Swiss Investigations Capability Survey
Assessing maturity levels
In mid-2020, Deloitte Forensic Switzerland, in conjunction with the Association of Corporate Investigators (ACi), undertook a survey of corporate investigators across the breadth of Swiss industry and commerce. Our aim was to better understand the level of maturity amongst Swiss investigation functions, considering their nature and make up, how they are organised, their reporting lines, their capabilities and how those working in investigations believe their work impacts the rest of the organisation. Our intention with this survey was to focus on those investigators based in and working in Switzerland, and to understand whether the local legal and regulatory environment affects how investigations are conducted.
We focussed our questions on several key aspects of investigations functions, namely:
- The functions strategy, purpose and risk
- The size, capability and set up of the investigations function
- Policies and processes including the use of Speak Up lines and GDPR considerations
- The use of data and technology in investigations
- Whether required training and development needs are met
Nic Carrington, Partner in our Forensic practice met with Steve Young, CEO of the ACi and Group Compliance Head of Fraud and Investigations, Bank Lombard Odier, along with Katie Hodson, Head of Investigations at The Global Fund to chat through some of the key findings of the survey and how they resonate for them in their day jobs. Watch their discussion in the video below.
We surveyed 45 key executives holding positions ranging from Head of Investigations, Head of Compliance, to Head of Legal, from Swiss based companies in the second and third quarters of 2020. The majority of the respondents came from the financial services, “not for profit” and consumer businesses sectors, followed by industrial products and the public sector.
Whilst the investigation functions surveyed are based in Switzerland, many are part of large global organisations and hence the operations of the investigations function is necessarily influenced by global trends and regulations and not just by Swiss ones.
Our survey clearly shows that, as expected, there are varying levels of maturity amongst in house investigation teams. Many investigation teams now possess the capabilities to cover many aspects of an investigation, for example including the technological / data management elements. Some more developed functions have evolved from being solely a reactive force put into action in crisis, typically viewed as a cost for the business, to being able to demonstrate their value by providing lessons learned, feedback loops to the business and to compliance departments in order to prevent future incidents.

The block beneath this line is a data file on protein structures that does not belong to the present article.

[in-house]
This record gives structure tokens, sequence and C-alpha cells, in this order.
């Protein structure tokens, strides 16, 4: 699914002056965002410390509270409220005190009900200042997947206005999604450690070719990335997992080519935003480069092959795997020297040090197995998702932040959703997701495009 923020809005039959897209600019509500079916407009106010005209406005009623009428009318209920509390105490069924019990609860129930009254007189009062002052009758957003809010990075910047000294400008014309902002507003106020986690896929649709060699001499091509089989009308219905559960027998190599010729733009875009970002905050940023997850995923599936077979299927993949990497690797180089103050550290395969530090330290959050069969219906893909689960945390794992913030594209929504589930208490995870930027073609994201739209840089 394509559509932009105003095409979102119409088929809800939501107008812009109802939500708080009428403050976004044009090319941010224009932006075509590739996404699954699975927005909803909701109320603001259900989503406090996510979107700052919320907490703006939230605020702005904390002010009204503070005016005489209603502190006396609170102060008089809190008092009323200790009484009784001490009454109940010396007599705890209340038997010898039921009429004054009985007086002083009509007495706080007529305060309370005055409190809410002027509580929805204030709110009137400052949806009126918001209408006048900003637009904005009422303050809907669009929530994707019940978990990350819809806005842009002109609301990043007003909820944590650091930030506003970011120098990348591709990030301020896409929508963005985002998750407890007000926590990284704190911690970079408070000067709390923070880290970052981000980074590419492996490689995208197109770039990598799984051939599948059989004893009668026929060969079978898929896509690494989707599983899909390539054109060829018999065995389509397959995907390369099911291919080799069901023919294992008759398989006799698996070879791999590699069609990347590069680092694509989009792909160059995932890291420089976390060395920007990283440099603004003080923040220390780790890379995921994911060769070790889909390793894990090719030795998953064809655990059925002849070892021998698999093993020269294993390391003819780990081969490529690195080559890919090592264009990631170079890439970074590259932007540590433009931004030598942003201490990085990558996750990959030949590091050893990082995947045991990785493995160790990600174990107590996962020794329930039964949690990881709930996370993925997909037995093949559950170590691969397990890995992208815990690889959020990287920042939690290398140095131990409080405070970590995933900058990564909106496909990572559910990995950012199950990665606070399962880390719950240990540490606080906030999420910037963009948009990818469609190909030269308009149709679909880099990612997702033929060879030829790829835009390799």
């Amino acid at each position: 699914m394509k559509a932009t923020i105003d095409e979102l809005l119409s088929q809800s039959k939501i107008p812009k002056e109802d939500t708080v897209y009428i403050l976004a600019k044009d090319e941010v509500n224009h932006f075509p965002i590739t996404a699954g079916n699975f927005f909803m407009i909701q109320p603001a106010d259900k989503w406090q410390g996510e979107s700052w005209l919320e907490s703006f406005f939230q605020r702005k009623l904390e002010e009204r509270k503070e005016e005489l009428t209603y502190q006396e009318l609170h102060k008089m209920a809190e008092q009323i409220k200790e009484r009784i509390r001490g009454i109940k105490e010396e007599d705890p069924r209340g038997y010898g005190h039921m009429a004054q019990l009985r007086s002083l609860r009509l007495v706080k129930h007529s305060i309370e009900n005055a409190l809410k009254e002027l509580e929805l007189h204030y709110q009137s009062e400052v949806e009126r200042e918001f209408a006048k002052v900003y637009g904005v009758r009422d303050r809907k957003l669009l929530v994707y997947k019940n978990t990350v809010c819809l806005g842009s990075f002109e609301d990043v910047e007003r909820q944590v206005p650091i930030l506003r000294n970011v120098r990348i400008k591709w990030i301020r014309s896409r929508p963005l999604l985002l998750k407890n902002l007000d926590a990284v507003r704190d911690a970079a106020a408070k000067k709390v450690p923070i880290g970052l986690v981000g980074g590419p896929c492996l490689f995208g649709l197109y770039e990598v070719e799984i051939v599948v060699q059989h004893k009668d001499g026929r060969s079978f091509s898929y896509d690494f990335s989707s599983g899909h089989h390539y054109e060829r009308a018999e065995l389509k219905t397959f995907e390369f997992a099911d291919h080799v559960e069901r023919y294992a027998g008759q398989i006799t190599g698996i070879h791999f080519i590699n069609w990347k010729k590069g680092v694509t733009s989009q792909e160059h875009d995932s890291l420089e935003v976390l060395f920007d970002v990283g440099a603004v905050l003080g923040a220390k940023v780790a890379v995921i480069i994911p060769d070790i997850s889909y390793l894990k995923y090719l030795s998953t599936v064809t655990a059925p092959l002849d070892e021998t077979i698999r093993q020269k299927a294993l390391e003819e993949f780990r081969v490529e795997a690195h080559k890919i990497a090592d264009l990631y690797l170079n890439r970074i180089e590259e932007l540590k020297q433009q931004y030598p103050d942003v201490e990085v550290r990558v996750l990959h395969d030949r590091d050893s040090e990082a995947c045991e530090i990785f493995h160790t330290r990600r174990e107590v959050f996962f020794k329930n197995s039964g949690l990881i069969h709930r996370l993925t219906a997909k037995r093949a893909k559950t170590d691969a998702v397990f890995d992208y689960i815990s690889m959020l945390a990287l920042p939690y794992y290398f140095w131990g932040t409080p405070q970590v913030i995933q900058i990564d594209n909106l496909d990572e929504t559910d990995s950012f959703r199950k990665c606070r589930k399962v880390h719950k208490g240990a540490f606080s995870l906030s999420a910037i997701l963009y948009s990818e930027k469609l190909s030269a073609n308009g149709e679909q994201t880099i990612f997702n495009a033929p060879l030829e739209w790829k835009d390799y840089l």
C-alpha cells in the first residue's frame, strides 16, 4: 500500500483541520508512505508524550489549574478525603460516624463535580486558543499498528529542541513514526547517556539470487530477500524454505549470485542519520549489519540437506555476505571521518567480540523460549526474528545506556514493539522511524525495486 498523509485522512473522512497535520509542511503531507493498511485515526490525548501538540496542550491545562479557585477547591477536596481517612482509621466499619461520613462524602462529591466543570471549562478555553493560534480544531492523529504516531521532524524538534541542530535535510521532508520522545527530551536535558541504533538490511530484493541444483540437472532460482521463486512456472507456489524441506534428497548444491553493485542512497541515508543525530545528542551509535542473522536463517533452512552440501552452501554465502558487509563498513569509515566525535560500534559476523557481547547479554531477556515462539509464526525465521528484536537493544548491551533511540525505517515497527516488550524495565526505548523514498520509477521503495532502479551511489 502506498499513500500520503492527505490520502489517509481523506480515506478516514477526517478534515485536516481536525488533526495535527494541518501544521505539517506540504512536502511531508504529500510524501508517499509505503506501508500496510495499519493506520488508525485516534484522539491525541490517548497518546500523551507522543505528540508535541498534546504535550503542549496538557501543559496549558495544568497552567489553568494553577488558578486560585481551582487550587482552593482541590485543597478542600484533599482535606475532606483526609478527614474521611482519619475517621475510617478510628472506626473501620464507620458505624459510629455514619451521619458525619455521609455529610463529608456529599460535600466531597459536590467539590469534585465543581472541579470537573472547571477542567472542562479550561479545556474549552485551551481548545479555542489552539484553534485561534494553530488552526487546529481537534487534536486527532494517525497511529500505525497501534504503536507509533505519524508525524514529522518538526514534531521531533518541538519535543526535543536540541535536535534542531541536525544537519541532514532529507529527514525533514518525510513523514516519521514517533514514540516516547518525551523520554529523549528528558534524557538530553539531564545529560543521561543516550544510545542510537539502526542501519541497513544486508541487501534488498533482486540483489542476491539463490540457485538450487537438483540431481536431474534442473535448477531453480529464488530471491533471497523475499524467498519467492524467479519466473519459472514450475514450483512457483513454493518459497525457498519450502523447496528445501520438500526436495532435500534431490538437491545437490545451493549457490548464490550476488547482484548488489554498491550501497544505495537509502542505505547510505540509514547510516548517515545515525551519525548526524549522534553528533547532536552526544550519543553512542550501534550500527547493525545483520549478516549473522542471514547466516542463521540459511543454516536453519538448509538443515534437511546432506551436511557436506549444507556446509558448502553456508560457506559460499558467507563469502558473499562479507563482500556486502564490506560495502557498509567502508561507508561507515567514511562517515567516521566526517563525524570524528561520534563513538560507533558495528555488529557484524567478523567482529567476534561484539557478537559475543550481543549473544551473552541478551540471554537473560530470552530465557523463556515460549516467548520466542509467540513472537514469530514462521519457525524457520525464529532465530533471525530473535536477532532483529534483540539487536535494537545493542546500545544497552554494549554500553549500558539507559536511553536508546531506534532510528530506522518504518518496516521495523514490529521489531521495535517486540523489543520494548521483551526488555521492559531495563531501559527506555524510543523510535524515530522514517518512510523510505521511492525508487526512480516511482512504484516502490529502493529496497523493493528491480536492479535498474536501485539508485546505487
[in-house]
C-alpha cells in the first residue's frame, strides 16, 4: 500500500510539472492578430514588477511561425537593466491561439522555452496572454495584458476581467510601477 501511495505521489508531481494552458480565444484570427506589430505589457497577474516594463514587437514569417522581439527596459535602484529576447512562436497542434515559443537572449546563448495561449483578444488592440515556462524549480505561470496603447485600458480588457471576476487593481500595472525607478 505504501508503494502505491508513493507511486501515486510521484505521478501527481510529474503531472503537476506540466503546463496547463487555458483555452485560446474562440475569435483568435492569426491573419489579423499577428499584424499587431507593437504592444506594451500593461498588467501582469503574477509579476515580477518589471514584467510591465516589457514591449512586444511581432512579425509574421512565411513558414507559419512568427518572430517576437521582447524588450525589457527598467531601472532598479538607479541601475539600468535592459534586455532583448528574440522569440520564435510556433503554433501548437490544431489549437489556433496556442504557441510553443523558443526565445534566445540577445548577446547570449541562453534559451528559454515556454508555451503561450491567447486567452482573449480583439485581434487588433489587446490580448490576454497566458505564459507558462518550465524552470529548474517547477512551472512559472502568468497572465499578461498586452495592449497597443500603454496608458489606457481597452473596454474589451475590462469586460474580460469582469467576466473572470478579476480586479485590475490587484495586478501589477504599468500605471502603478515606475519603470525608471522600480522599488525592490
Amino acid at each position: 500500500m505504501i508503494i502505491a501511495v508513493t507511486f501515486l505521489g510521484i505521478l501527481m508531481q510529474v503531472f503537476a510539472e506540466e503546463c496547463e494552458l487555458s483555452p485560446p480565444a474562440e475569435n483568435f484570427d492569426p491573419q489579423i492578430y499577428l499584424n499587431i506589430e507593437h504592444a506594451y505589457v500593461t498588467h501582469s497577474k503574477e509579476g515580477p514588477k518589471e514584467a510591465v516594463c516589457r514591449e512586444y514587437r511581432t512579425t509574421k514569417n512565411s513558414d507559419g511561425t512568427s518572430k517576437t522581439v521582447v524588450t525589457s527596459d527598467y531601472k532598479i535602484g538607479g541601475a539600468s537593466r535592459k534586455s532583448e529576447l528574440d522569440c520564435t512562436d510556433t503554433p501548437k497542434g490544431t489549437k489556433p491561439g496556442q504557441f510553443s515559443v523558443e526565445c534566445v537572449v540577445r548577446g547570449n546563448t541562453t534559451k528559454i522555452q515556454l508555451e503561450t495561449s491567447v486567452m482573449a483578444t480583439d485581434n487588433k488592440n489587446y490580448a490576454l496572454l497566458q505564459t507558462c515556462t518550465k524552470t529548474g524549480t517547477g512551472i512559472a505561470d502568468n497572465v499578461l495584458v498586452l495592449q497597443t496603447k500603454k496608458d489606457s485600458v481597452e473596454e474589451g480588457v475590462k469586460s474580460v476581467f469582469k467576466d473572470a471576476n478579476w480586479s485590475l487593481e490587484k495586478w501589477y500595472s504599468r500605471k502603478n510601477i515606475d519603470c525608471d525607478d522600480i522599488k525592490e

We note that our data did not demonstrate that any one industry had investigations capabilities which were consistently more mature than others. Rather there are variations in the level of maturity across companies with some appearing more advanced in one area compared to their peers but nevertheless with areas where they could develop.
Key insights include
Strategy, Governance and Purpose
- 73% of respondents think their investigations capability has a clear strategic purpose that is linked to their code of conduct and values.
- 27% of respondents say their investigations capability has no articulated strategy.
- Two thirds of internal investigation teams are centralised.
- Respondents reported 50% or more of their teams were women.
Privilege & GDPR considerations in investigations
- 4% of all respondents perform their investigations entirely under legal privilege.
- 20% say that none of their investigations are performed under legal privilege.
- 40% of all respondents feel fully confident in determining how to deal with GDPR in investigations.
- 28% of respondents noted that they consult with internal and external counsel and the respective data protection officer with respect to GDPR concerns.
- 84% of respondents had a Speak Up (or Whistleblowing) Policy.
- 72% of respondents have a Speak Up line in their company and of these, half are managed internally.
Technology and Data
- 84% of respondents have in house tech capabilities to support investigations.
- 52% outsource their forensic technology or e-discovery needs.
Training and Development
- 40% of all respondents have a formal training programme for their investigators.
- 48% are unsure if the requisite training needs are being met.
In conclusion, it appears that there are still areas where investigation functions can increase their capabilities, be that in the skills/experience mix within the team (specifically in the areas of data analytics, technology more widely and financial crime), providing feedback on investigative outcomes on a regular basis, and helping to reinforce a strong ethics and compliance culture.
The remit of investigation functions is an ever widening one, and with that investigation teams will need to keep pace, upskilling their employees and leveraging technology enablers to facilitate focussed, cost effective and efficient investigative processes, building on improvements made out of necessity during COVID-19.